She cried back for my suffering and encouraged me to continue swimming south; she would wait, especially for me as our love knew no bounds.  As I swam she told me stories of others who were not as lucky as myself, those who did not escape and she feared that our numbers were falling.  Hence, I needed to continue so that she could bear a calf and perhaps, in our own small way, slow down the disappearance of our kind from this planet.  A part of me wept, ached and cried.  My human awareness began to join in the tears when a sharp jab drew me back into the light of the sky.

I quickly turned to my right to see Mike withdrawing his hand.  I was dizzy, blinked my eyes and tried to focus on the gesture he was making.  He was pointing out his window and talking on his microphone with much agitation.  I looked out into the direction that he had pointed and could see a small black dot, on the horizon, which was slowly increasing in size as it appeared to be getting closer.  Another helicopter, we were right in the flight path and we had to move.  I nodded my understanding and rapidly snapped my head back to the left to look at the whale.  He was gone.  Nothing; only a small dissipating wake was all that was left of his presence.  I felt a sinking in my heart as we leveled off and headed towards the coast and the high bluffs ahead.  The severing of our hearts was too quick, to abrupt I had no idea how to find a way back to my center…it was almost a feeling of vertigo that seized me while I craned my head around to look behind us.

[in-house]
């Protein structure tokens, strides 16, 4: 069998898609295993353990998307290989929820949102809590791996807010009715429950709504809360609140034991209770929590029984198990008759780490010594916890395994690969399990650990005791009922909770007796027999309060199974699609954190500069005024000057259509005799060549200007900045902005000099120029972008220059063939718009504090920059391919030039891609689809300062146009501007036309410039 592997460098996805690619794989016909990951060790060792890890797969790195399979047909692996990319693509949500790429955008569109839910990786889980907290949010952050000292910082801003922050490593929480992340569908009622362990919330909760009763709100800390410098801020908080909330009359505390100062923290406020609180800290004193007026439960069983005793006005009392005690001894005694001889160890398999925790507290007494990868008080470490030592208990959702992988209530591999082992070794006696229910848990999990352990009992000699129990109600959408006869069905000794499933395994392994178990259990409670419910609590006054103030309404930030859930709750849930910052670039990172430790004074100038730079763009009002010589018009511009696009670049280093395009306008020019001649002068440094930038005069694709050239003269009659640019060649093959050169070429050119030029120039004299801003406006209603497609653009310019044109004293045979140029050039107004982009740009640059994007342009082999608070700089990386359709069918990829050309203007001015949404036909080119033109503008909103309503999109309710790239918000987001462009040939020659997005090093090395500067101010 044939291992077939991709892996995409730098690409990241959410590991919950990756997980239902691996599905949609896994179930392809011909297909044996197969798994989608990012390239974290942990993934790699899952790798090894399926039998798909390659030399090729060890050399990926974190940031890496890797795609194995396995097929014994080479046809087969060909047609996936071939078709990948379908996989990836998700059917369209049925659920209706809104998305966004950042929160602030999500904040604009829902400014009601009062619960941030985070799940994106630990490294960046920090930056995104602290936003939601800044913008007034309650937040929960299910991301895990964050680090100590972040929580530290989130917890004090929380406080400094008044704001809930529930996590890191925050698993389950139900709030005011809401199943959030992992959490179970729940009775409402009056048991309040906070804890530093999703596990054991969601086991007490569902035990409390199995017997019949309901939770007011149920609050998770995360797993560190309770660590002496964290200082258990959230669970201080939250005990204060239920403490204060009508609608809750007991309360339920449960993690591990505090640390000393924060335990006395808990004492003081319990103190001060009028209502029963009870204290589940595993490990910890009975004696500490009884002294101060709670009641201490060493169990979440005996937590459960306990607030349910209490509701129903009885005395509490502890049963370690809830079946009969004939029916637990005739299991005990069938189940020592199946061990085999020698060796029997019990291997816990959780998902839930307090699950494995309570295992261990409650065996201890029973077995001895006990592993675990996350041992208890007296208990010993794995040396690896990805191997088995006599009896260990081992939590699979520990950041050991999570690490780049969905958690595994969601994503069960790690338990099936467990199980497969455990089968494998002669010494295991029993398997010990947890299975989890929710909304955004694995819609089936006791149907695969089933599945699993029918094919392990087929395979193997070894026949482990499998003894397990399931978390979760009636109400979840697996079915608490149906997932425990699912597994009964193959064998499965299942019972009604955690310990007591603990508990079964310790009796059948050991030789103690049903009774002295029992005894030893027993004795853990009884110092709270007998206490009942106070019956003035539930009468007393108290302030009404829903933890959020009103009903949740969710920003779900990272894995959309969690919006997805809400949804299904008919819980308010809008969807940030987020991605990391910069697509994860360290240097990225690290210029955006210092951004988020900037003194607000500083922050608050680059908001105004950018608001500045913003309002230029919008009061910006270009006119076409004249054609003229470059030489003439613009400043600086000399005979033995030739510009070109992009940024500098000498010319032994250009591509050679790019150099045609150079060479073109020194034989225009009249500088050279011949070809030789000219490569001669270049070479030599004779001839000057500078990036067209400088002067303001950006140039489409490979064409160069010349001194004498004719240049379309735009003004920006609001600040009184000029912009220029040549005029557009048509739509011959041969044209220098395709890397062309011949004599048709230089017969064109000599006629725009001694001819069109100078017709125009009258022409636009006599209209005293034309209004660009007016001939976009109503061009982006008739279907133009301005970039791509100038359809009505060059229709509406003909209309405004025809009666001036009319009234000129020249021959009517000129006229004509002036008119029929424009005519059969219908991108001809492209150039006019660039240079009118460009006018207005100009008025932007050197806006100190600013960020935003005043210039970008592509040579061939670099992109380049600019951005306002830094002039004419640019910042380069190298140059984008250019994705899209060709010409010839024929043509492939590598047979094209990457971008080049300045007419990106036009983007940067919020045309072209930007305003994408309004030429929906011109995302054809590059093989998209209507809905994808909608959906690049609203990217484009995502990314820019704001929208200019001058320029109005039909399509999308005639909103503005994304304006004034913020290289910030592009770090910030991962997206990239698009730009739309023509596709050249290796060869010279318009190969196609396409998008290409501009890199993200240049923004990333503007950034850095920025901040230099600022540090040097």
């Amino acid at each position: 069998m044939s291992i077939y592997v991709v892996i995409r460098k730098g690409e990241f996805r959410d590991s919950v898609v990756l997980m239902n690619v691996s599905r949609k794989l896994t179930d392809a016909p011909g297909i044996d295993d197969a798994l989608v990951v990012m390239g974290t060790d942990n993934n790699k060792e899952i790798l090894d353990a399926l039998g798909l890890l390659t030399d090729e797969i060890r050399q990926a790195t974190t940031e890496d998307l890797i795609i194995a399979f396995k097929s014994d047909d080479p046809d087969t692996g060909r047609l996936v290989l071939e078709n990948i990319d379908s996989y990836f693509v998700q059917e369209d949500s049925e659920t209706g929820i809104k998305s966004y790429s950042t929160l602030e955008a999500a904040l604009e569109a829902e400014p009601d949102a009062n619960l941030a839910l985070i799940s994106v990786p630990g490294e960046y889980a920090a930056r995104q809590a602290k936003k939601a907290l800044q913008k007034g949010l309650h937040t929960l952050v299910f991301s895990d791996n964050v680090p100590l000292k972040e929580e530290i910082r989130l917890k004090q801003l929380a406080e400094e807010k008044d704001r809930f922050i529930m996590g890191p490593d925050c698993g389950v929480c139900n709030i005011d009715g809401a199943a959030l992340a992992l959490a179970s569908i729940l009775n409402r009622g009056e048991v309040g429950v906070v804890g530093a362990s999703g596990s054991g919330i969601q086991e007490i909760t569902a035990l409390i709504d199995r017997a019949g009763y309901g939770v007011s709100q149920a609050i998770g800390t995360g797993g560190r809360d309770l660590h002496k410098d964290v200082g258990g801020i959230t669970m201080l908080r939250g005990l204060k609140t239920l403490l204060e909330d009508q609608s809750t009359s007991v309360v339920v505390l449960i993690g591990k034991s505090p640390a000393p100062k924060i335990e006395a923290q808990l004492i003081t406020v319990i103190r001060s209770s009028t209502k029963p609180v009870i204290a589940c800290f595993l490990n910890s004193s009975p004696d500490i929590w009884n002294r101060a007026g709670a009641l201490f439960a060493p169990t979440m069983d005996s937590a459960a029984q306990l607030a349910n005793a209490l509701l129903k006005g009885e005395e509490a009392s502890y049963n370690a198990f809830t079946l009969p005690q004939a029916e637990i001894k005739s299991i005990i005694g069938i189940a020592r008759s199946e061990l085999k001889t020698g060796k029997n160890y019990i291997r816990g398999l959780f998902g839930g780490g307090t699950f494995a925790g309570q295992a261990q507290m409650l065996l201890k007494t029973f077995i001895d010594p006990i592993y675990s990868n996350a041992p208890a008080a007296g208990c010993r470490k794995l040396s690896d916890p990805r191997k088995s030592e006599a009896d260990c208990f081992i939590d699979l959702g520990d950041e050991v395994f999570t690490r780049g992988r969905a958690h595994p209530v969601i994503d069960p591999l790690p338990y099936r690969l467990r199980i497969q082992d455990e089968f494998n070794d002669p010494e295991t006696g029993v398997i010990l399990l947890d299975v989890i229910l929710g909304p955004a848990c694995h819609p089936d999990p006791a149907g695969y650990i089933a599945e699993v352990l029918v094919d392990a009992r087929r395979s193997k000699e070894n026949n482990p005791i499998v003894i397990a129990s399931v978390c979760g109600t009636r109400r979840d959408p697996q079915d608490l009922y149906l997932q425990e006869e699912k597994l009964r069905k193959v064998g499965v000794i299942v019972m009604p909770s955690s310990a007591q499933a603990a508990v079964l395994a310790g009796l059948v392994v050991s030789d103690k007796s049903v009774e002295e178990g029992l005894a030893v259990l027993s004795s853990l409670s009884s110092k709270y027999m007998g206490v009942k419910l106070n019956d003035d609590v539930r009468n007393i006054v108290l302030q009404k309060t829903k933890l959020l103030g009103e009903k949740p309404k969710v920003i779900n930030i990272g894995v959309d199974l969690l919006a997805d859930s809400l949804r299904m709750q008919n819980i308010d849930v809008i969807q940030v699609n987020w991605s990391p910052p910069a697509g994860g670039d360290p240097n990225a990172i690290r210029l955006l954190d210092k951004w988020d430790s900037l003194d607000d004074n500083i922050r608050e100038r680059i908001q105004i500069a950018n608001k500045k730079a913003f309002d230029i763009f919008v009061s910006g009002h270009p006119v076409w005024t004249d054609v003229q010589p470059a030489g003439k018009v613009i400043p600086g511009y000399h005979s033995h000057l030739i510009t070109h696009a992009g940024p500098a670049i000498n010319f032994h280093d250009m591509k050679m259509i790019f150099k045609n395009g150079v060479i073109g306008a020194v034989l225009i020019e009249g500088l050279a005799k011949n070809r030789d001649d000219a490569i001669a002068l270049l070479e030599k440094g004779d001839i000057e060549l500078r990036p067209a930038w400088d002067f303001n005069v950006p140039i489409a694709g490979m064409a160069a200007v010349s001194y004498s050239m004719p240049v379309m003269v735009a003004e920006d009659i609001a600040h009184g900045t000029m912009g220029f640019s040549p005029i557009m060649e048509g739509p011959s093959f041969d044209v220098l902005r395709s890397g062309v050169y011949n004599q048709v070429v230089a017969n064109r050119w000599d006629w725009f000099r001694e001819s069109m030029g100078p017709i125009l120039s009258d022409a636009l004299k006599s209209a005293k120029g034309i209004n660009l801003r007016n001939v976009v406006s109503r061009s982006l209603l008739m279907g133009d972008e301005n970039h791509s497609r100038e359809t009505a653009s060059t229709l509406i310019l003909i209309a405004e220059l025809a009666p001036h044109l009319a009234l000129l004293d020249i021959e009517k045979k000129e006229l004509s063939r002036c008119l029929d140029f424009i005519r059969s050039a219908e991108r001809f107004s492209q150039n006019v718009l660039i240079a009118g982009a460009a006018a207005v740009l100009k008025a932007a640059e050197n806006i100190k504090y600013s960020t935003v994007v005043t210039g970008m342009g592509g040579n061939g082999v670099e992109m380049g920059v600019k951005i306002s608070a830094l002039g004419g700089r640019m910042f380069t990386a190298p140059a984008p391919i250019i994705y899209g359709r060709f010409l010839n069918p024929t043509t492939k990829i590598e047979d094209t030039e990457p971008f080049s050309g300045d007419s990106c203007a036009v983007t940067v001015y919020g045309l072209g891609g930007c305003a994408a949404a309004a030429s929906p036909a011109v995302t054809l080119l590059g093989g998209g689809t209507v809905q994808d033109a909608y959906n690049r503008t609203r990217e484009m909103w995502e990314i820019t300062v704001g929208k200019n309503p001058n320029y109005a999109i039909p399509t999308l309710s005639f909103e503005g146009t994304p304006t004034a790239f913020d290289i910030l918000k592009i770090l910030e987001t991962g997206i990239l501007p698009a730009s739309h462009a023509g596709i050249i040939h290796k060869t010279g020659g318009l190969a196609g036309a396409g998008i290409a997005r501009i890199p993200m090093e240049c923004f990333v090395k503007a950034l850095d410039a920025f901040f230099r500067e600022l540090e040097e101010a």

The reflective glare of the sun lay heavy on the water but for one instant I saw it, several hundred yards behind us, a solitary image projecting out of the water quickly slipping downward under the surface, it was his tail…and as it slid towards the depths, it was waving, gesturing, and strumming the strings of my heart and soul.

A tear found the crevice of a wrinkle on my rightt cheek and followed its path down to my mustache where the taste of salt water burst into my mouth.  I watched the fluke disappear and as the surface of the water smoothed over, I noted that my right hand was performing as if it had a mind of its own; it was slightly raised and slowly waving good-bye without any conscious control of my own.  Good bye my friend, I have heard your story and seen your soul.  Good bye and find your mate, she awaits you as mine awaits me.  Good bye my brother for I share your battle.  Good bye and thank you for all you are…good bye and be safe.

I turned to the front and glanced over at Mike, he was watching me with a strange look that could be seen even through his sunglasses.  I simply brushed off the side of my face and shrugged.  We were over the coast and reality was rushing towards me at 200 mph.

As we circled the heliport and dove for the tarmac I closed my eyes and whispered, “Good-by”.  The jolt of the skids on the concrete brought me home…reality had returned but the taste of the sea lingered.

The blessing of that moment remains to this day.

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12 replies »

  1. A tale of the sea and of time immemorial, of our finite place in the universe and our reaching for the unreachable and finding love there instead.

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  2. The beauty of this world. The ability, to take a moment in our little time of life to enjoy the breathtaking life that this world has to offer is precious.

    Too bad it is lost on the horse whackers, the whale killers, the people killers, the terrorists, the child abusers, and on and on and on and on….

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  3. R.T. Fitch :We just need to be better than they are….and that is not difficult.� The hard part is outlasting them.